MARIETTA, Ga. (CBS46)- Marietta Police say they are relieved to have 26-year-old Landis Coulter. His arrest Wednesday was the first in the city as a result of the a scan by the fixed license plate readers.
Police believe Coulter is the man who allegedly brutally attacked a woman with a butcher knife the day after Thanksgiving and stole her iPhone 7.
It happened at the Laurel Hills Preserve Apartments in Marietta.
"We have an individual who brutally beat up a female, punched her more than 10 times according to the warrant. I'm sorry this is graphic but, he used a boot to stomp on her head, held a knife to her throat threatened to kill her," said Marietta Police spokesperson Chuck McPhilamy." He stated, 'you know that I can kill you,' then grabbed her phone and fled."
Coulter was on the run for weeks until police say he drove past a license plate reader that had been installed in the area.
"Turns out he's been hiding in plain sight," McPhilamy said. "He's been there within a few miles of the victim that he so brutally beat up."
Marietta Police won't disclose the exact location of the LPR in an effort to prevent people from avoiding the area. They were not able to provide CBS46 statistics on how many arrests or citations have been made as a result of the LPR.
They said the discreetly-placed reader connected Coulter's plate to the arrest warrant that was in their system for him and that the LPR sent a notification out to officers that the suspect was in the area.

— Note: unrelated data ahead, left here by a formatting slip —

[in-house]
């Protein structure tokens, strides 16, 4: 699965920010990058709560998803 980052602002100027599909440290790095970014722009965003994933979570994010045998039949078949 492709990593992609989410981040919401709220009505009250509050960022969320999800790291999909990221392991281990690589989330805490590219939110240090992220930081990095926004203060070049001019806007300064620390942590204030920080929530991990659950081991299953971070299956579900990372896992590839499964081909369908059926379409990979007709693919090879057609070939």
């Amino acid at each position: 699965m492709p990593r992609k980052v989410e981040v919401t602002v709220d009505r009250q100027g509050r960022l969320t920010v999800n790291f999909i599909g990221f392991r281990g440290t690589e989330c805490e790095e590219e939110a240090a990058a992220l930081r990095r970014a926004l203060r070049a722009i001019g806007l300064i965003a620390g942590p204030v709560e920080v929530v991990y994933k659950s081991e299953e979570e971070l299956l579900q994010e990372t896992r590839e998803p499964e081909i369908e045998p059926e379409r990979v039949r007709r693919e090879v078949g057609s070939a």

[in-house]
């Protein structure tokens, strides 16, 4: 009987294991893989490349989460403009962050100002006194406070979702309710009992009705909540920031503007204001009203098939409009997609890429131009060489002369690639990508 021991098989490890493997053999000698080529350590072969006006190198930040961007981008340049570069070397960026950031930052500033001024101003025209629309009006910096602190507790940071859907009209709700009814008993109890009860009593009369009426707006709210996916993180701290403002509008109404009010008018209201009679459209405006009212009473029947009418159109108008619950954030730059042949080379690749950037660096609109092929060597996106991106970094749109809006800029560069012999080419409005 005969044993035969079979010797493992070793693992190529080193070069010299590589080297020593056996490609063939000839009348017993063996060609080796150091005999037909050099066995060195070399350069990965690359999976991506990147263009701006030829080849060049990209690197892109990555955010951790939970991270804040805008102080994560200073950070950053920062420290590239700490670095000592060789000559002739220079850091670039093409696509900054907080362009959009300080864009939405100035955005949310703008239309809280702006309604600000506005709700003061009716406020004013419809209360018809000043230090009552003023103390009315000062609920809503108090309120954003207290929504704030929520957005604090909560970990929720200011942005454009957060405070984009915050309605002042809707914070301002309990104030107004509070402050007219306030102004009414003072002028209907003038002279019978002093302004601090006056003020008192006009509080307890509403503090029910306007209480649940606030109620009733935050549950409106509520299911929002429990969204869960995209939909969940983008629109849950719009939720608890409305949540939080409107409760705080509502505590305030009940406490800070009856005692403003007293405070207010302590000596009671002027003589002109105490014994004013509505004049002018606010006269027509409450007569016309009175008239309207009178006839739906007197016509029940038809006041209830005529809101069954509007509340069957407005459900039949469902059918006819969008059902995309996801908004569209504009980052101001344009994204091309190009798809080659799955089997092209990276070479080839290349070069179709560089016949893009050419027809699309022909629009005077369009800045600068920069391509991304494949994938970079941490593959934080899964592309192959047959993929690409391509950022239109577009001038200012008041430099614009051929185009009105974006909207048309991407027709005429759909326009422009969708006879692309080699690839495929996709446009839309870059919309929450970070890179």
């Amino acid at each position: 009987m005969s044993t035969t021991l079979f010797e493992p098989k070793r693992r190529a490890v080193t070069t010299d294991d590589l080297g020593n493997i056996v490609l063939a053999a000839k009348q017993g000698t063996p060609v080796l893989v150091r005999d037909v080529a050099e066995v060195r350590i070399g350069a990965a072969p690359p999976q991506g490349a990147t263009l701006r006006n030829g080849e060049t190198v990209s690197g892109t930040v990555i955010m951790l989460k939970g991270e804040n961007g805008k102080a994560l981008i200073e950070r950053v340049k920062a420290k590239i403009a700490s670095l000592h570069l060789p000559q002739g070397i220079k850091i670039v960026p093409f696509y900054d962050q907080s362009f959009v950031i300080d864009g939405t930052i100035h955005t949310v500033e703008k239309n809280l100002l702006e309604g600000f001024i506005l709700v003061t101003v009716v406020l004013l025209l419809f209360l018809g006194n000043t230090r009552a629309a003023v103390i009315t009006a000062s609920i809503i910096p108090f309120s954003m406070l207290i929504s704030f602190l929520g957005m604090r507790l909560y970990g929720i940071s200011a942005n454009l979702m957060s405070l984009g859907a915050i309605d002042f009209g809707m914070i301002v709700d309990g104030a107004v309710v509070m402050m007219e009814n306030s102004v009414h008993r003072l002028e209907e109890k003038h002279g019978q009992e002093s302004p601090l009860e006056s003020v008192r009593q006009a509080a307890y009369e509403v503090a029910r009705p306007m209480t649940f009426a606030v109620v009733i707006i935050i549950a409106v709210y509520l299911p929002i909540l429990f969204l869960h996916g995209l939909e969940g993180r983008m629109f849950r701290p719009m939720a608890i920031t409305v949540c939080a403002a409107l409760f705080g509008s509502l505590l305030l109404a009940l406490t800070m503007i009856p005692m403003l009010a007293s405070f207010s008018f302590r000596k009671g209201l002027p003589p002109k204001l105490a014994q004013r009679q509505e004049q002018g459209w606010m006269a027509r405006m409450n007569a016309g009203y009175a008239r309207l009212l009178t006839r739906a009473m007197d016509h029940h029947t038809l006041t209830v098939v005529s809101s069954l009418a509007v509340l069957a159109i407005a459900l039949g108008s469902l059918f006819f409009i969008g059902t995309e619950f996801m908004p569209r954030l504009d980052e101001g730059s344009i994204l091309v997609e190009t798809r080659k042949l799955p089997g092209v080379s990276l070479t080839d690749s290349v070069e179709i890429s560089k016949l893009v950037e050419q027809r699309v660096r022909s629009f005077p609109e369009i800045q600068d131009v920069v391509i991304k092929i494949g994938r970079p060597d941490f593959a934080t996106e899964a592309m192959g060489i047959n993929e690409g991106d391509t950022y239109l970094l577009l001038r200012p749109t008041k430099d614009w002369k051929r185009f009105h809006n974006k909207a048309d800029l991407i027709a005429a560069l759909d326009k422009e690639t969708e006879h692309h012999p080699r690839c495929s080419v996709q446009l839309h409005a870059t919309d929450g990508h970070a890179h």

"If you're that victim, you want him off the street. Certainly, we in this uniform want him off the street. But, if he is hiding in plain sight and we don't know where to look then this license plate reader picks up a license plate that drives in front of it, associated with that individual. Before you know it, we are able to make an arrest without ever having any controversy surrounding that," McPhilamy said.
Police reports for the incident indicate that Coulter was not simply a stranger after an iPhone. The police report says the victim and Coulter were a couple going through a bad breakup. The report says the young woman was trying to kick Coulter out of her apartment when the argument began.
The report says the victim was on the phone with a friend saying she did not feel safe when Coulter became upset and tried to take the phone.
"He then stood over her and waved the knife back and forth in her direction shouting, 'you know I can kill you, right!?' She said she begged him to stop and said, 'Please don`t do this, I have a child.'" the report said.
Marietta Police did not indicate the initial domestic dispute, but say the LPR helped them locate Coulter, who the victim said might be headed back to his home state of Ohio.
There are opponents to the use of LPR's. Groups like the American Civil Liberties Union argue that the readers can invade the privacy of law-abiding citizens and that there is not enough oversight or regulation over the storage of the information collected.
McPhilamy argues that license plates should not come with an exception of privacy as they are "essentially rented from the state."
The Marietta Police Department say it views this LPR arrest as a success and want to work with businesses in the city to have them install more and to collaborate with police.